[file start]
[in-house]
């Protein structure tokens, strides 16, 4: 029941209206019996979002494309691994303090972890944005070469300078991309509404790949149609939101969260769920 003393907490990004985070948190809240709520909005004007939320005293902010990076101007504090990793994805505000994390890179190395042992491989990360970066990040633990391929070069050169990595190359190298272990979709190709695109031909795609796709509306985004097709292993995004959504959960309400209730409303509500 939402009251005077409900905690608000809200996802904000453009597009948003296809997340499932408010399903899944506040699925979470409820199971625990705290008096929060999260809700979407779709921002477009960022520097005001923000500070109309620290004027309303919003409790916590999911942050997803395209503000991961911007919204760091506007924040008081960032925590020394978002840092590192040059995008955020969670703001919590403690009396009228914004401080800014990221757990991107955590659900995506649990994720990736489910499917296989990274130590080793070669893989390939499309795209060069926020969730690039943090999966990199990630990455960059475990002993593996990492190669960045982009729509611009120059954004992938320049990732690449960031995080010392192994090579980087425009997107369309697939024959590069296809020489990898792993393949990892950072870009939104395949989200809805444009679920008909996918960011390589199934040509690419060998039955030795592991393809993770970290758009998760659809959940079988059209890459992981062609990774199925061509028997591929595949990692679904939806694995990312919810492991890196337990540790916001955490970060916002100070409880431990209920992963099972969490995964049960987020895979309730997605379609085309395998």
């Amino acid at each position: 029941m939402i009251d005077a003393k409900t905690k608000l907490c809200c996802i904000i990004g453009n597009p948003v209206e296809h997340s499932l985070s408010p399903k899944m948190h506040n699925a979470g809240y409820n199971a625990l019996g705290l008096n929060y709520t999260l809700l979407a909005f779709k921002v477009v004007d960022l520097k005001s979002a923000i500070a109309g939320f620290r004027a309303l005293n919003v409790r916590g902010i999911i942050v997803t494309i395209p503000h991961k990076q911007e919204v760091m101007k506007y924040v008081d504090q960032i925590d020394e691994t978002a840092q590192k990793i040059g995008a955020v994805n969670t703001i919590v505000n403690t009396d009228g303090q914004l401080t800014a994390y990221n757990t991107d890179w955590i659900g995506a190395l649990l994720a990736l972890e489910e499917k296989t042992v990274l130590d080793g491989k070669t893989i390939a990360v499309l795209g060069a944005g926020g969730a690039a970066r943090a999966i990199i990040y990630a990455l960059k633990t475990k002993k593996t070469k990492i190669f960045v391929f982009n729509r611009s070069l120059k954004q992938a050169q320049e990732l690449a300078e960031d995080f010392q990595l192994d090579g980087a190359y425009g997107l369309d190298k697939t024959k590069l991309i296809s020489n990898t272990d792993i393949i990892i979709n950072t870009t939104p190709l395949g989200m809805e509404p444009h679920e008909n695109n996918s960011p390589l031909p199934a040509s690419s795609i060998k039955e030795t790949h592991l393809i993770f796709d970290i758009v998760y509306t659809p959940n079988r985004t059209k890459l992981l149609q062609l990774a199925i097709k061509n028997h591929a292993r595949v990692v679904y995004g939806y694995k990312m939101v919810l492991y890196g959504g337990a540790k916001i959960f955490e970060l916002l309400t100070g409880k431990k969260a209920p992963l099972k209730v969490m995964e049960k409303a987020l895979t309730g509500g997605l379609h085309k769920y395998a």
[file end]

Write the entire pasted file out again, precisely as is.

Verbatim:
[in-house]
């Protein structure tokens, strides 16, 4: 029941209206019996979002494309691994303090972890944005070469300078991309509404790949149609939101969260769920 003393907490990004985070948190809240709520909005004007939320005293902010990076101007504090990793994805505000994390890179190395042992491989990360970066990040633990391929070069050169990595190359190298272990979709190709695109031909795609796709509306985004097709292993995004959504959960309400209730409303509500 939402009251005077409900905690608000809200996802904000453009597009948003296809997340499932408010399903899944506040699925979470409820199971625990705290008096929060999260809700979407779709921002477009960022520097005001923000500070109309620290004027309303919003409790916590999911942050997803395209503000991961911007919204760091506007924040008081960032925590020394978002840092590192040059995008955020969670703001919590403690009396009228914004401080800014990221757990991107955590659900995506649990994720990736489910499917296989990274130590080793070669893989390939499309795209060069926020969730690039943090999966990199990630990455960059475990002993593996990492190669960045982009729509611009120059954004992938320049990732690449960031995080010392192994090579980087425009997107369309697939024959590069296809020489990898792993393949990892950072870009939104395949989200809805444009679920008909996918960011390589199934040509690419060998039955030795592991393809993770970290758009998760659809959940079988059209890459992981062609990774199925061509028997591929595949990692679904939806694995990312919810492991890196337990540790916001955490970060916002100070409880431990209920992963099972969490995964049960987020895979309730997605379609085309395998």
């Amino acid at each position: 029941m939402i009251d005077a003393k409900t905690k608000l907490c809200c996802i904000i990004g453009n597009p948003v209206e296809h997340s499932l985070s408010p399903k899944m948190h506040n699925a979470g809240y409820n199971a625990l019996g705290l008096n929060y709520t999260l809700l979407a909005f779709k921002v477009v004007d960022l520097k005001s979002a923000i500070a109309g939320f620290r004027a309303l005293n919003v409790r916590g902010i999911i942050v997803t494309i395209p503000h991961k990076q911007e919204v760091m101007k506007y924040v008081d504090q960032i925590d020394e691994t978002a840092q590192k990793i040059g995008a955020v994805n969670t703001i919590v505000n403690t009396d009228g303090q914004l401080t800014a994390y990221n757990t991107d890179w955590i659900g995506a190395l649990l994720a990736l972890e489910e499917k296989t042992v990274l130590d080793g491989k070669t893989i390939a990360v499309l795209g060069a944005g926020g969730a690039a970066r943090a999966i990199i990040y990630a990455l960059k633990t475990k002993k593996t070469k990492i190669f960045v391929f982009n729509r611009s070069l120059k954004q992938a050169q320049e990732l690449a300078e960031d995080f010392q990595l192994d090579g980087a190359y425009g997107l369309d190298k697939t024959k590069l991309i296809s020489n990898t272990d792993i393949i990892i979709n950072t870009t939104p190709l395949g989200m809805e509404p444009h679920e008909n695109n996918s960011p390589l031909p199934a040509s690419s795609i060998k039955e030795t790949h592991l393809i993770f796709d970290i758009v998760y509306t659809p959940n079988r985004t059209k890459l992981l149609q062609l990774a199925i097709k061509n028997h591929a292993r595949v990692v679904y995004g939806y694995k990312m939101v919810l492991y890196g959504g337990a540790k916001i959960f955490e970060l916002l309400t100070g409880k431990k969260a209920p992963l099972k209730v969490m995964e049960k409303a987020l895979t309730g509500g997605l379609h085309k769920y395998a």